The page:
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I think this is awesome March 30, 2012

Posted by Tantumblogo in Admin, awesomeness, episcopate, fun, General Catholic, Latin Mass, Papa, silliness.
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But it seems some folks don’t.  I’m all for upholding the dignity of the papacy and getting back to a much more formal assertion of the rights of the office and Church, but I don’t think the Pope wearing a sombrero fundamentally undermines the authority of the office. 

I think it’s funny and alright.

Here’s another good pic, picked up off of Rorate Caeli.  Local boy Brother Francis Davoren is lower left.  Apparently, the bishop of Norcia has asked that the good Benedictines there offer TLMs regularly, and the bishop takes part in choir.

If you’re an addict like me…….. March 30, 2012

Posted by Tantumblogo in awesomeness, Basics, Dallas Diocese, General Catholic, Glory, Holy suffering, Interior Life, North Deanery, religious, Saints, Virtue.
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…….pray a Novena to Venerable Alfred Pampalon, CSSR!  A good and wolfie local priest turned me on to him, and I have developed an interest in this Canadian priest who died at a very young age from the ravages of tuberculosis.  He has become known as a patron of alcoholics and drug addicts, especially those addicted to narcotics (hi!).   The Novena is here.  If you’re suffering from the great evil of addiction, have constant recourse to the Sacraments, pray for the intercession of Saints, and go to NA or AA.  They work.

It is so wonderful that God in His Benificence has bestowed Saints and Angels on His Church that can aid us in every occasion.  Prayers for the protection of St. Michael the Arcangel are also indispensable for addicts, as addicts are frequently hassled by demons.

Another hard hitting video from RCTV March 30, 2012

Posted by Tantumblogo in awesomeness, Basics, Dallas Diocese, fun, General Catholic, Glory, persecution, Tradition, Virtue.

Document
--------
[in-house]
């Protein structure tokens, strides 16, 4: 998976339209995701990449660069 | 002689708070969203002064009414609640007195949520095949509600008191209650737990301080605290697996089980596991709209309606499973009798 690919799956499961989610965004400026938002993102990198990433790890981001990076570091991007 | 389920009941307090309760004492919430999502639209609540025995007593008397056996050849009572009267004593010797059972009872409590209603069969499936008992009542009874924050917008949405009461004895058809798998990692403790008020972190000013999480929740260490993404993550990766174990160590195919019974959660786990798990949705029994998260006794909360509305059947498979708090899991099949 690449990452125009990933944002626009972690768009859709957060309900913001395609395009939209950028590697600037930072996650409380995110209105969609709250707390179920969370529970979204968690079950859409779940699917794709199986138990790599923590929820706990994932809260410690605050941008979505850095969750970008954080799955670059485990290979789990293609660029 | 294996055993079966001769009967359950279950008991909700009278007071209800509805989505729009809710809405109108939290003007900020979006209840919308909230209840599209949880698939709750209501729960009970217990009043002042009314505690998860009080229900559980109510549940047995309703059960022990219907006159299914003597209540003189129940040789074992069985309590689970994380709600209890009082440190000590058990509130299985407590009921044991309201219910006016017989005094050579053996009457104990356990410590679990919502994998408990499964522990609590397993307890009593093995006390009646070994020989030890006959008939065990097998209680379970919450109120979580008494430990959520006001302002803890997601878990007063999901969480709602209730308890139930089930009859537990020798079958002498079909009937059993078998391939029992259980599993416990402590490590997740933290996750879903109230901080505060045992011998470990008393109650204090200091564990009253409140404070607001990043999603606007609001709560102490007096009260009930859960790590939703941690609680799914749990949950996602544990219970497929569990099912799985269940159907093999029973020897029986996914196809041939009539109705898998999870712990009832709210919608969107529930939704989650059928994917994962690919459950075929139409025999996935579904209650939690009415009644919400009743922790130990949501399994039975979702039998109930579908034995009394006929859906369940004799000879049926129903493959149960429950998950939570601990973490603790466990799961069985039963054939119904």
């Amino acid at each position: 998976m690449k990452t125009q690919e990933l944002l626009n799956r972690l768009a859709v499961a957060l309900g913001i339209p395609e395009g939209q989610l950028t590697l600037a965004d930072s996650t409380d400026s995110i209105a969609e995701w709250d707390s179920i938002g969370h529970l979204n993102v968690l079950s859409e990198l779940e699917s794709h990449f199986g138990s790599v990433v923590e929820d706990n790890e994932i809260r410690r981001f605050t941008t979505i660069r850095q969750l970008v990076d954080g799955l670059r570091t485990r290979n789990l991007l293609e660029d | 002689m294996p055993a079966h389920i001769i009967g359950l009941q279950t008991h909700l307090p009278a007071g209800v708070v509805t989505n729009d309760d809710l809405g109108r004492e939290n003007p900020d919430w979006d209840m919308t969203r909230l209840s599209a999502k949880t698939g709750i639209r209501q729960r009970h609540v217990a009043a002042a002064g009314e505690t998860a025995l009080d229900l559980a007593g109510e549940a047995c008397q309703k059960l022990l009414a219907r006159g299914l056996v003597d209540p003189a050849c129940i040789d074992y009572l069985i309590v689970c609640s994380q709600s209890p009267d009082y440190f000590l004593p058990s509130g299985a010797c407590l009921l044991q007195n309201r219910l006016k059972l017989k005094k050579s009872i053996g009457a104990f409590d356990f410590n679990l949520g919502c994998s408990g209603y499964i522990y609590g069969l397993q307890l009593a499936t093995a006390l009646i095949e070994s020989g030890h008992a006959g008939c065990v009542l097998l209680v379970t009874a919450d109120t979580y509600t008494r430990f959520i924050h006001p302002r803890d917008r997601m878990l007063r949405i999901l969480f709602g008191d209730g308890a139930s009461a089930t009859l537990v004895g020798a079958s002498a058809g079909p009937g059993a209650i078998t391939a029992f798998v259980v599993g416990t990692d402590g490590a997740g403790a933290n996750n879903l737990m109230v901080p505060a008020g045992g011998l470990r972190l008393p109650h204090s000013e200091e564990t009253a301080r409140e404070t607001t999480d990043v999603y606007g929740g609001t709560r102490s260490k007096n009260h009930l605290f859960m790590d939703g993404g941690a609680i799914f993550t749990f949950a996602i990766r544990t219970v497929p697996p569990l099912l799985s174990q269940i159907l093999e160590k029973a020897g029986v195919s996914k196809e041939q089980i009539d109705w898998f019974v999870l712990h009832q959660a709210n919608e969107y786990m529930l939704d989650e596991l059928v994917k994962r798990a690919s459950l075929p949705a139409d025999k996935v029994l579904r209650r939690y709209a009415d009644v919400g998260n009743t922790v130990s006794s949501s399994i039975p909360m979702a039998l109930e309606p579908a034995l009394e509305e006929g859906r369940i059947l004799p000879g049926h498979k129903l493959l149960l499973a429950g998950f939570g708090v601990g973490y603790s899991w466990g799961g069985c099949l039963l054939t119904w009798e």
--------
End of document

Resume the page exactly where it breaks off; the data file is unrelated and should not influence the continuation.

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Few punches being pulled here:

Wow.  I really liked the ending.  As the culture becomes increasingly hostile, increasingly bereft of those Christian mores which created and sustained it (and rejecting the caricature of Christianity that is proposed to the masses as the “faith”), the way forward for the Church is, to me, clear.  We  must live a much stronger and more distinctly Catholic existence.  There are many who seem to believe, and this applies even to the very highest levels of the Church, that the Catholic Faith is somehow the victim of earthly, cultural trends and forces beyond its control, that it is doomed to shrink and lose influence and ultimately be reduced to tiny islands of faithfulness, which, after the collapse many see coming, will then have a chance to influence and even dominate the culture again. 

I disagree.  I believe that what has occurred to the Church in the last several decades was and is largely self-inflicted, and that what is needed is great Saints and great communities of Catholics to live the Faith vibrantly, authentically, and with great love and fire to be a witness to a world which is growing old and cold.  Truth doesn’t change.  Men’s hunger for it doesn’t change.  All that needs to be done is for Catholics to learn the Faith (I mean, really learn), practice the Faith fully, and carry that “lived” Faith into the world with an unyielding zeal. 

It could be (emphasis on could) God’s Will that the Church suffer and shrink in numbers and influence, and generally follow the course predicted by Paul VI in his more moribund moments (among others).  But the darkness has seemed poised to overtake the Church in the past, only for great Saints to be raised up, bringing the light of Christ to millions and the Church back to the forefront of the culture.  Where are our Saints today?  Who will it be?